Rep. Sean Patrick Maloney: 'We don't need to wait'
It took freshman Rep. Sean Patrick Maloney only a day after his swearing-in to deliver his first floor speech. The Democrat from Cold Spring made his brief remarks during the Jan. 4 House debate on legislation to spend $9.7 billion paying flooding claims related to Superstorm Sandy.
“Madame Speaker, my name is Sean Patrick Maloney,” he began. “I’m new here. I don’t know all the rules of Washington, but it sure seems like the rule here is to put off till tomorrow what should be done today, even when our fellow Americans are suffering.”
Maloney, a 46-year-old attorney, suggested using the Golden Rule, a lesson he learned from his parents and his parish priest. He cited the example set by the owners of a hardware store in Katonah, Westchester County, who helped Sandy victims navigate the store’s darkened aisles after the power went out.
“We can act with speed and caring,” he said. “We don’t need to wait.” CNN used a short video clip of Maloney’s remarks in reporting on the House vote that evening.
Maloney, who won an expensive campaign in the Hudson Valley’s redrawn 18th Congressional District, is new to elected office. But he isn’t new to politics, or Washington.
Maloney, one of six children, did not grow up in a political family, according to his brother, Mark. A graduate of Hanover High School in New Hampshire, he has long been interested in public affairs and international issues. Maloney spent two years at Georgetown University’s School of Foreign Service before transferring to the University of Virginia, where he earned a bachelor’s degree in international relations.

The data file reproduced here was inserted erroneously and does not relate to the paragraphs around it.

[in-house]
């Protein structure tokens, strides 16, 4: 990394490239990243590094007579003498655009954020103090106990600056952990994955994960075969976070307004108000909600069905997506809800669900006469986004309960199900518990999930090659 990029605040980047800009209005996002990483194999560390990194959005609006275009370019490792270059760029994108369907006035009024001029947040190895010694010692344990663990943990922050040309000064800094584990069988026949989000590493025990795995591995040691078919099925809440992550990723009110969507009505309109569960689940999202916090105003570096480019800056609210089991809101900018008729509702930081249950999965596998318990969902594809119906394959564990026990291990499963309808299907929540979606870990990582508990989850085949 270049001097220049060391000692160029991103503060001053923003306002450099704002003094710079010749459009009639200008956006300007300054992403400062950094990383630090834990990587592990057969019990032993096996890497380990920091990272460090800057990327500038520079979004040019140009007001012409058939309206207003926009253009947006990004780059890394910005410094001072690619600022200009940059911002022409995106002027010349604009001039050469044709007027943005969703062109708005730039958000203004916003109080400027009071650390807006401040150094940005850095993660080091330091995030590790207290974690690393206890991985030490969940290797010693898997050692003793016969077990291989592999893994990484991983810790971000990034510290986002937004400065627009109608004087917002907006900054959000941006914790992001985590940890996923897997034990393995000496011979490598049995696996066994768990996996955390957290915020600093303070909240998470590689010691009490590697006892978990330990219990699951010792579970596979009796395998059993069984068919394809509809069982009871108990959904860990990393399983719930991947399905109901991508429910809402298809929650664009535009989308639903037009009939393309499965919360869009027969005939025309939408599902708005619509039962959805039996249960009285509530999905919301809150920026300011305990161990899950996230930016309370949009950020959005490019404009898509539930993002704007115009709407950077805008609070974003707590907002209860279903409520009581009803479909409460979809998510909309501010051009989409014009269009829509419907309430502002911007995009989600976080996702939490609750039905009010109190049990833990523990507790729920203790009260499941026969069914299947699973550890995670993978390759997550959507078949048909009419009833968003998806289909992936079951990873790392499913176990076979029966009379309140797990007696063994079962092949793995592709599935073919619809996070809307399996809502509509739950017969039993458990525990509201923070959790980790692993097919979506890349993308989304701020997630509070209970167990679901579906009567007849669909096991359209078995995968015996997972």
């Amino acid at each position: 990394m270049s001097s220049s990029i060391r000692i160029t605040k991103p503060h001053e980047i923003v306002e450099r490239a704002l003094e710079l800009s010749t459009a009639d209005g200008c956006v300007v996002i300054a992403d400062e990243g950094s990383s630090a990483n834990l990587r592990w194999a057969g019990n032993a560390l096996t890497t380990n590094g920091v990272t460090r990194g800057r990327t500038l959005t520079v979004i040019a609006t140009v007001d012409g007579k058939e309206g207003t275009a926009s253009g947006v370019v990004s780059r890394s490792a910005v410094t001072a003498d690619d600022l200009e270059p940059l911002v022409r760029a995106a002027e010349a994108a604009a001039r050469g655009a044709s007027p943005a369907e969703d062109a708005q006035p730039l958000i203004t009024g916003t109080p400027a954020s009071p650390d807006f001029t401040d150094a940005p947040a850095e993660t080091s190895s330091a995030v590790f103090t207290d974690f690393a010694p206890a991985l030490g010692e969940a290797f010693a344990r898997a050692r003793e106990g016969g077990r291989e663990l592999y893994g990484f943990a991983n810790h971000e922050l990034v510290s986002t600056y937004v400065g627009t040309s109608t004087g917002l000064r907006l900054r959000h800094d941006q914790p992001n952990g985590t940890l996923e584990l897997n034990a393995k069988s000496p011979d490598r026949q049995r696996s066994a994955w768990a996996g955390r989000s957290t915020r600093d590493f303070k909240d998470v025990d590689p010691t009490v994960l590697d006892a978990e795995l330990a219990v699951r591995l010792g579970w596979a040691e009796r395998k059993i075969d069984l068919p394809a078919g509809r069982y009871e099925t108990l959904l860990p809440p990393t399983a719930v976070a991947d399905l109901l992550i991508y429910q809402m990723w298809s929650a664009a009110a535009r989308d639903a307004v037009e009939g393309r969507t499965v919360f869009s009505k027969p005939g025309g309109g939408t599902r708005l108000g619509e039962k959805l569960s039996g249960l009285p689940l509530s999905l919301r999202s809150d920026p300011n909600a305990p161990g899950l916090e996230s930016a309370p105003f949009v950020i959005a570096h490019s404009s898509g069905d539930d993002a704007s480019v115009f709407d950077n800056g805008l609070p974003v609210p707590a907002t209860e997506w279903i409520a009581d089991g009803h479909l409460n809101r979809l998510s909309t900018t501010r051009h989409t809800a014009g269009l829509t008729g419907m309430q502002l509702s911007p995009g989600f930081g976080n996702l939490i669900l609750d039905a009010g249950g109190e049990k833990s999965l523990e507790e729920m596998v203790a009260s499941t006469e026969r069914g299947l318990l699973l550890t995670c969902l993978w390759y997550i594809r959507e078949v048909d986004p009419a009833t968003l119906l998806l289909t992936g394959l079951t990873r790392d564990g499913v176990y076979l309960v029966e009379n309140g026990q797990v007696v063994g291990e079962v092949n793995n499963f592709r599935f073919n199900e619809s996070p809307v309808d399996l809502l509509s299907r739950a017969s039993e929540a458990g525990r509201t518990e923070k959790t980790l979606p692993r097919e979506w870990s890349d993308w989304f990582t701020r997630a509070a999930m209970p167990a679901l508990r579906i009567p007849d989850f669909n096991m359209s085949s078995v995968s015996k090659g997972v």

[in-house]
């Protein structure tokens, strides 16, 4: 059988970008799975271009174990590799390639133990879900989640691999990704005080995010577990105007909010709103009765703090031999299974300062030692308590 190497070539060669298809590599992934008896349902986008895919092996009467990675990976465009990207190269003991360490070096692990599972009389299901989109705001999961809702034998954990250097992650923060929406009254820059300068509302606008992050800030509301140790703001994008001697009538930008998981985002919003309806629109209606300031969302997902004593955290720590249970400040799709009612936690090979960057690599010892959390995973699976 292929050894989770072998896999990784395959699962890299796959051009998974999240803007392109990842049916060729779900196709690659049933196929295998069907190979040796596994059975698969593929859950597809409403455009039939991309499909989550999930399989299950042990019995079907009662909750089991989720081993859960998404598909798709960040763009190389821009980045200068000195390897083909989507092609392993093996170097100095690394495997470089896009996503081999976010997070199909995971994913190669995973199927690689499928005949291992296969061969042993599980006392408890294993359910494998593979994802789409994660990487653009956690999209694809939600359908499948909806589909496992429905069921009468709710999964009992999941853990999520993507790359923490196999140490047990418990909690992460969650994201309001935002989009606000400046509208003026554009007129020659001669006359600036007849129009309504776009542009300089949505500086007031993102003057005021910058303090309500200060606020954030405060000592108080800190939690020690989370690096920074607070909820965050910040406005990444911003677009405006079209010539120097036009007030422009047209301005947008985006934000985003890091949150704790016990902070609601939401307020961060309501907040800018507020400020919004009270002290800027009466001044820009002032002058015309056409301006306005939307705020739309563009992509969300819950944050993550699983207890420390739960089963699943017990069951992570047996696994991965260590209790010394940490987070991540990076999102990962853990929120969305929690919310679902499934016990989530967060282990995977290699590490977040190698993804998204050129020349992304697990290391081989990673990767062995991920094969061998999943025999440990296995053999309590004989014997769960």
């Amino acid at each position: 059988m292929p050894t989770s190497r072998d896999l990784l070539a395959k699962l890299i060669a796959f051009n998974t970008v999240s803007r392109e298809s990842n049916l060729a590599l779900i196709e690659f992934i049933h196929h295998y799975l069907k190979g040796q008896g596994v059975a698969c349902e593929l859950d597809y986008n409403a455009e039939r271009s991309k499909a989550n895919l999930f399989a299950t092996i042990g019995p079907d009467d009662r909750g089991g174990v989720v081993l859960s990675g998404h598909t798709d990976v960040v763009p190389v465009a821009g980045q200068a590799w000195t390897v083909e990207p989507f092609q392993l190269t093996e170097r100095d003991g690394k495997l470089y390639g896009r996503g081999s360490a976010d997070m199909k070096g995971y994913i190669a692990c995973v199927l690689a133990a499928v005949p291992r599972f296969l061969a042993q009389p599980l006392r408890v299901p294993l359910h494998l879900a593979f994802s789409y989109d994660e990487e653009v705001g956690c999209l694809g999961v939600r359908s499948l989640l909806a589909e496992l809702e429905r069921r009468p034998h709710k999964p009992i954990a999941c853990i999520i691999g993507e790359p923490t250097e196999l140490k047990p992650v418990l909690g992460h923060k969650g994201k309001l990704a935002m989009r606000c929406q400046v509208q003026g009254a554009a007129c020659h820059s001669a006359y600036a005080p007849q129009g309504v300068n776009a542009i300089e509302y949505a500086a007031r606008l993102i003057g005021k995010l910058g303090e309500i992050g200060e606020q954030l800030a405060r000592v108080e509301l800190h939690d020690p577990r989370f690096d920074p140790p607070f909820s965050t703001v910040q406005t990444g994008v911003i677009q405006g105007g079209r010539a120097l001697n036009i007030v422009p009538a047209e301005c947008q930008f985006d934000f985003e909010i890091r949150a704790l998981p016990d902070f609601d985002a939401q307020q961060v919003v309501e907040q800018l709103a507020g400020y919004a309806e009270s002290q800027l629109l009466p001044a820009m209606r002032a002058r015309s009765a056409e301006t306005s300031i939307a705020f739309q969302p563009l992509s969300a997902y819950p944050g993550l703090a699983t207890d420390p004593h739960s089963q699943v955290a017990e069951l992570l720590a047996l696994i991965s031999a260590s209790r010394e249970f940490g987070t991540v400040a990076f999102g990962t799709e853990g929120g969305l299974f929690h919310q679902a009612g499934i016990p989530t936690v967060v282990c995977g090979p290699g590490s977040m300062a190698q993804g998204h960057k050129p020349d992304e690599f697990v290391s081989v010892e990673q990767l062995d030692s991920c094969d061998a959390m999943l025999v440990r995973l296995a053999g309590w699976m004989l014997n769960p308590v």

Maloney then spent a year in a Catholic volunteer program in the coastal city of Chimbote, Peru.
“At that time, it was a very poor area of about 300,000 or 400,000 people living in poverty around a couple of fish factories and a couple of steel mills,” he said. “So we just did very basic developmental work —irrigation, sanitation, nutrition, literacy.”
After graduating from the University of Virginia Law School in the spring of 1992, Maloney accepted a job offer from the prestigious Willkie Farr &Gallagher law firm. But he delayed his start date six months to volunteer at the Democratic National Convention and for Bill Clinton’s presidential campaign in Little Rock, Ark. He worked at the law firm from December 1992 until 1997, then returned to the political world, becoming the No. 3 person in the Staff Secretary’s Office at the Clinton White House. Two promotions later, Maloney left the White House in July 2000 as assistant to the president and staff secretary.
He spent the next three years running a software company in Manhattan, Kiodex, which specializes in helping hedge funds manage commodity risks. After Kiodex was sold to SunGard in 2003, Maloney returned to Willkie Farr.
He came back to politics for a third time in 2006 to make an unsuccessful run for state attorney general, finishing third in the Democratic primary behind Andrew Cuomo, who went on to win the general election. Maloney was then hired as Gov. Eliot Spitzer’s first deputy secretary after Spitzer took office in 2007. Maloney remained in the governor’s office after Spitzer resigned, working a few months for Gov. David Paterson.